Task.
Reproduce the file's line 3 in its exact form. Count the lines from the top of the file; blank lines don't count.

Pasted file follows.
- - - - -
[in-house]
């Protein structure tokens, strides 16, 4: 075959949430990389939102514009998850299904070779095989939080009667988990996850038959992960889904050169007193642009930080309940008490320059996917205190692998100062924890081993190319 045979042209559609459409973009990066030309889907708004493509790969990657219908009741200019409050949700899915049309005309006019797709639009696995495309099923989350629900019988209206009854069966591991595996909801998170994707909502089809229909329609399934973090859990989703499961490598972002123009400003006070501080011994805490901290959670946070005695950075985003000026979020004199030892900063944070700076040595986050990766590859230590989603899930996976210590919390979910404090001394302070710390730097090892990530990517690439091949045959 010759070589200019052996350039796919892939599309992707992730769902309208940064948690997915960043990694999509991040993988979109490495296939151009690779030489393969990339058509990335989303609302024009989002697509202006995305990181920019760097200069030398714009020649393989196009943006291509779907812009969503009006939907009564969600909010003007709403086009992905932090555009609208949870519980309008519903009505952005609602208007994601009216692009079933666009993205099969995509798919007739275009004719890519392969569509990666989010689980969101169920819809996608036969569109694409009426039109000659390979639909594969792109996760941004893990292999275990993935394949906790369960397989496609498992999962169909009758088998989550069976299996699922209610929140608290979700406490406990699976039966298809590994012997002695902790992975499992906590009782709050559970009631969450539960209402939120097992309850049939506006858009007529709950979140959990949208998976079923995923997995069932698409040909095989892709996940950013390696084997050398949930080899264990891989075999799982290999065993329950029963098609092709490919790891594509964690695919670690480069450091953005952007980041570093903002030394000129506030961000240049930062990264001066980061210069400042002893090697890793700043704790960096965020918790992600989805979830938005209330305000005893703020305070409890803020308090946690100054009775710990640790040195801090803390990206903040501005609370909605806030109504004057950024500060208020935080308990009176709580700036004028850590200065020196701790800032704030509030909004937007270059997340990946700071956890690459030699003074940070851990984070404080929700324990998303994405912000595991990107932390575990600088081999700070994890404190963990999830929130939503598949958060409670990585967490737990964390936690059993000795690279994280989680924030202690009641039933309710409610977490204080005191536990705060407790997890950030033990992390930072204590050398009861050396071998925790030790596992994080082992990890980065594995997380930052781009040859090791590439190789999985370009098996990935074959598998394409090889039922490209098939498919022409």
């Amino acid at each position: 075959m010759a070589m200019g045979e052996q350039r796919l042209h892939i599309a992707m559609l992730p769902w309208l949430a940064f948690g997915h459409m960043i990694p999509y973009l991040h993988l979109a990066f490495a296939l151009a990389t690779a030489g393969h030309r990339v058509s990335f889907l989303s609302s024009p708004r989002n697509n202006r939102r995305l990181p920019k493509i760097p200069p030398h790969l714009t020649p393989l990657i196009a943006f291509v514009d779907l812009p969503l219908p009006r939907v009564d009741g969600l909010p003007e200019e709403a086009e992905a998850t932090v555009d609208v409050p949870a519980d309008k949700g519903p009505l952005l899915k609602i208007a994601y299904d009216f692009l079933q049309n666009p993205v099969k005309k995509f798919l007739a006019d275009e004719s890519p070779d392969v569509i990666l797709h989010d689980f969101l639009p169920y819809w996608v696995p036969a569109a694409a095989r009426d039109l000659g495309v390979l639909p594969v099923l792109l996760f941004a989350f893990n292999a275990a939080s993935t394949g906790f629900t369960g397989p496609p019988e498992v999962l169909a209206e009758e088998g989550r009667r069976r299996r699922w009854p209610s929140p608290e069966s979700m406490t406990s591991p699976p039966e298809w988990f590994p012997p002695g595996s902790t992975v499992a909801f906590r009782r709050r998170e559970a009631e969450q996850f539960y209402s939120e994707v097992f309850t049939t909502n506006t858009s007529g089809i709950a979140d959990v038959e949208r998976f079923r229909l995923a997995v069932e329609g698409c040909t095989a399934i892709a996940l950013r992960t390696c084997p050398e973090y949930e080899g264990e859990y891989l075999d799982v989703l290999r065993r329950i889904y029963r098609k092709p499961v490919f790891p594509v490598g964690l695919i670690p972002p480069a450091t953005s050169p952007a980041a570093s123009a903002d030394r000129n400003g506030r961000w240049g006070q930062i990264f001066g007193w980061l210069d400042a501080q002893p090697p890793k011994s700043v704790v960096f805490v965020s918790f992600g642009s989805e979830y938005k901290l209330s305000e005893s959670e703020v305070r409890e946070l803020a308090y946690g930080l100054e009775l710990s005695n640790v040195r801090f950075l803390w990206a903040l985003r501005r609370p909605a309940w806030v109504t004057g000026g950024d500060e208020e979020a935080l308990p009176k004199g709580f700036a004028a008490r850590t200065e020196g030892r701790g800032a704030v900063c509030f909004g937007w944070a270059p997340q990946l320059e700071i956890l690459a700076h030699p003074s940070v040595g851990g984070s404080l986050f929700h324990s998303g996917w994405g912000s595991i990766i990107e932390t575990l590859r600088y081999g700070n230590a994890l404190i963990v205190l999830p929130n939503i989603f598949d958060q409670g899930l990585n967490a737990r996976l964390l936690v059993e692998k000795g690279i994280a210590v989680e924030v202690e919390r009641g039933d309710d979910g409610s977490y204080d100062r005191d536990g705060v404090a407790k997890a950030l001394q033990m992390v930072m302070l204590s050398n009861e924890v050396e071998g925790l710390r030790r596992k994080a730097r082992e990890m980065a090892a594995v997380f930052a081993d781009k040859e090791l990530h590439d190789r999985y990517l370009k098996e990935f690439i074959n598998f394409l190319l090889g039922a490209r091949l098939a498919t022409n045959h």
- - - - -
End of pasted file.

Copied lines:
């Amino acid at each position: 075959m010759a070589m200019g045979e052996q350039r796919l042209h892939i599309a992707m559609l992730p769902w309208l949430a940064f948690g997915h459409m960043i990694p999509y973009l991040h993988l979109a990066f490495a296939l151009a990389t690779a030489g393969h030309r990339v058509s990335f889907l989303s609302s024009p708004r989002n697509n202006r939102r995305l990181p920019k493509i760097p200069p030398h790969l714009t020649p393989l990657i196009a943006f291509v514009d779907l812009p969503l219908p009006r939907v009564d009741g969600l909010p003007e200019e709403a086009e992905a998850t932090v555009d609208v409050p949870a519980d309008k949700g519903p009505l952005l899915k609602i208007a994601y299904d009216f692009l079933q049309n666009p993205v099969k005309k995509f798919l007739a006019d275009e004719s890519p070779d392969v569509i990666l797709h989010d689980f969101l639009p169920y819809w996608v696995p036969a569109a694409a095989r009426d039109l000659g495309v390979l639909p594969v099923l792109l996760f941004a989350f893990n292999a275990a939080s993935t394949g906790f629900t369960g397989p496609p019988e498992v999962l169909a209206e009758e088998g989550r009667r069976r299996r699922w009854p209610s929140p608290e069966s979700m406490t406990s591991p699976p039966e298809w988990f590994p012997p002695g595996s902790t992975v499992a909801f906590r009782r709050r998170e559970a009631e969450q996850f539960y209402s939120e994707v097992f309850t049939t909502n506006t858009s007529g089809i709950a979140d959990v038959e949208r998976f079923r229909l995923a997995v069932e329609g698409c040909t095989a399934i892709a996940l950013r992960t390696c084997p050398e973090y949930e080899g264990e859990y891989l075999d799982v989703l290999r065993r329950i889904y029963r098609k092709p499961v490919f790891p594509v490598g964690l695919i670690p972002p480069a450091t953005s050169p952007a980041a570093s123009a903002d030394r000129n400003g506030r961000w240049g006070q930062i990264f001066g007193w980061l210069d400042a501080q002893p090697p890793k011994s700043v704790v960096f805490v965020s918790f992600g642009s989805e979830y938005k901290l209330s305000e005893s959670e703020v305070r409890e946070l803020a308090y946690g930080l100054e009775l710990s005695n640790v040195r801090f950075l803390w990206a903040l985003r501005r609370p909605a309940w806030v109504t004057g000026g950024d500060e208020e979020a935080l308990p009176k004199g709580f700036a004028a008490r850590t200065e020196g030892r701790g800032a704030v900063c509030f909004g937007w944070a270059p997340q990946l320059e700071i956890l690459a700076h030699p003074s940070v040595g851990g984070s404080l986050f929700h324990s998303g996917w994405g912000s595991i990766i990107e932390t575990l590859r600088y081999g700070n230590a994890l404190i963990v205190l999830p929130n939503i989603f598949d958060q409670g899930l990585n967490a737990r996976l964390l936690v059993e692998k000795g690279i994280a210590v989680e924030v202690e919390r009641g039933d309710d979910g409610s977490y204080d100062r005191d536990g705060v404090a407790k997890a950030l001394q033990m992390v930072m302070l204590s050398n009861e924890v050396e071998g925790l710390r030790r596992k994080a730097r082992e990890m980065a090892a594995v997380f930052a081993d781009k040859e090791l990530h590439d190789r999985y990517l370009k098996e990935f690439i074959n598998f394409l190319l090889g039922a490209r091949l098939a498919t022409n045959h």